Having learned how to communicate with an audience under Ma's guidance, Bessie breaks out on her own, managed by her brother Clarence (Tory Kittles). In a wry acknowledgment that Smith was a pre-civil rights proponent of black pride, she flips the TOBA circuit's brown-paper-bag test on its head, insisting that anyone performing in her troupe has to be darker, not lighter, than the bag. "No yella bitches," she shouts while auditioning new talent.

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In one terrific scene, she scares off the Klan as they attempt to shut down a North Carolina tent performance, sashaying back in carrying a hatchet as she resumes singing. Elsewhere, she rejects the patronizing appreciation of white cultural arbiters eager to embrace black artists, placing her deliberately outside the Harlem Renaissance that opened doors for figures like Langston Hughes and Ethel Waters.

One of Bessie's performers, the composite character Lucille (Tika Sumpter), is her longtime lover, a relationship drawn with great tenderness. But that doesn't stop Bessie from marrying cocky security guard Jack Gee (Michael Kenneth Williams), who also takes her career in hand, causing friction with Clarence. Her bootlegger Richard (Mike Epps) also becomes a lover, though he's unwilling to join an entourage in which everyone close to her is part of a business relationship. The film observes how these bonds are cemented and then broken as her fame grows and her attempt to create an extended family in a Philadelphia mansion falls apart.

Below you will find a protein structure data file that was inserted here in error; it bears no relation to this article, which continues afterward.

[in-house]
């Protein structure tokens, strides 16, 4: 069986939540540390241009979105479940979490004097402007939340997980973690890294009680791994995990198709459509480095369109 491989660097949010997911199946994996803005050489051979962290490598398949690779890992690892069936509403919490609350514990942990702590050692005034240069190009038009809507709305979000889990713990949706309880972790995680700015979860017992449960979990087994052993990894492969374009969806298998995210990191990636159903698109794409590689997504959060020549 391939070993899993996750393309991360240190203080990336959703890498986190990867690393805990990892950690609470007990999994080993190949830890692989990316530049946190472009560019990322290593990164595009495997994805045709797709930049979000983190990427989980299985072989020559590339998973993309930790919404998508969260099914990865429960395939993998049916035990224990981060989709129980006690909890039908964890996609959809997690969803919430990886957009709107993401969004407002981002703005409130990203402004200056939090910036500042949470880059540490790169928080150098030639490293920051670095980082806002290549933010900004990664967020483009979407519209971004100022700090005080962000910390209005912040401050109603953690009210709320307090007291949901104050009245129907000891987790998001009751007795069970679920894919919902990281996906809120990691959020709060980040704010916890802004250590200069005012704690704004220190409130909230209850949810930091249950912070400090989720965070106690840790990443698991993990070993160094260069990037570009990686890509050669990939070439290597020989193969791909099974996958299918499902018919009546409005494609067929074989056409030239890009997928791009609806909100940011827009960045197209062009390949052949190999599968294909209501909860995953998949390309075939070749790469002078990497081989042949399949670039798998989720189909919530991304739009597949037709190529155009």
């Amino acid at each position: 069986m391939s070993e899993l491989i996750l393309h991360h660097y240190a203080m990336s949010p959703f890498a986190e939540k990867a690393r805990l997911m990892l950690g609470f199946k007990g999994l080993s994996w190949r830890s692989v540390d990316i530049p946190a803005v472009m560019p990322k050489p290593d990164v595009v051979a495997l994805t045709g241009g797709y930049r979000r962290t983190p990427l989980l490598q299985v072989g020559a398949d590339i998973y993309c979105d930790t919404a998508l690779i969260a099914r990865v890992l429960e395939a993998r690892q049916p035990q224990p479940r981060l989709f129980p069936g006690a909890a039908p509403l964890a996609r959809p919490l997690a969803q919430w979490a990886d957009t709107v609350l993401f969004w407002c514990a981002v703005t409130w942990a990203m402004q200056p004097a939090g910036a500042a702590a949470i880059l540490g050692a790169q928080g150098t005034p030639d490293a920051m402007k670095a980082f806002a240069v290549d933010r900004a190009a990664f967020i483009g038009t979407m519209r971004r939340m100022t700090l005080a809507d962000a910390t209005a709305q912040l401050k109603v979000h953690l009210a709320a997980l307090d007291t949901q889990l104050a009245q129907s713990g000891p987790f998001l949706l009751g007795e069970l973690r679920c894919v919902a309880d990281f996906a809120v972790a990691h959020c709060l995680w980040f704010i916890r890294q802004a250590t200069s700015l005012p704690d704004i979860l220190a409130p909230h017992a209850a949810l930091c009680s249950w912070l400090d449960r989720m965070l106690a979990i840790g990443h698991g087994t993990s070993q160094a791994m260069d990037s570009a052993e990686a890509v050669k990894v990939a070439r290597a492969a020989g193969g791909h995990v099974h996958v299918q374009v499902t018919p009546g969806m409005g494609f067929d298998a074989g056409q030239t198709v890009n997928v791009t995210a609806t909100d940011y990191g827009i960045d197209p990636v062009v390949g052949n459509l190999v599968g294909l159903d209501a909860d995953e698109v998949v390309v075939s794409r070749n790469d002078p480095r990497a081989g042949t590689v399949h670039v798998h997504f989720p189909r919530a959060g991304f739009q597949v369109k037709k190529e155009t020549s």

Latifah strips naked literally and figuratively as Bessie removes her wig, jewelry and lashes; facing herself in the mirror, she’s a woman hurt and vulnerable but also steadfast in her refusal to be diminished. For such a volatile character, Latifah gives a refreshingly restrained performance, and her commanding stillness imbues gravitas into a number of key scenes. She conveys Smith's toughness and earthy sensuality, keeping the demons that drive her forward or nudge her toward self-destruction largely internalized.

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The other characters are less fully rounded, but in addition to Mo'Nique, Sumpter and Epps register as vibrant presences, while Williams and Alexander find nuance in figures whose ties to Smith were compromised by self-interest or resentment.

Rees makes an interesting choice to end on a note of emotional stability and ongoing professional renewal, rather than concluding with the fatal car crash that cut short Smith's life at 43. This is in keeping with the film's rigorous depiction of her as a strong-willed, difficult individual and not as a victim. The subtext of how the absence of a loving mother in late childhood scarred her life perhaps could have been more robustly drawn. And some of the uplifting moments are handled with pat conventionality, bathed in sun-kissed light and coated in Rachel Portman's sugary score. But for the most part, this is a smartly observed, understated biographical drama that sidesteps hagiography and treats its complex subject with integrity.

The film looks sharp, with flavorful period production design and gorgeous costumes by Michael T. Boyd that range from down-home poverty through shimmering 1920s glamour to Depression drab. The end credits save one final treat in a fabulous remastered recording of Smith singing the growly good-time anthem "Gimme a Pigfoot and a Bottle of Beer."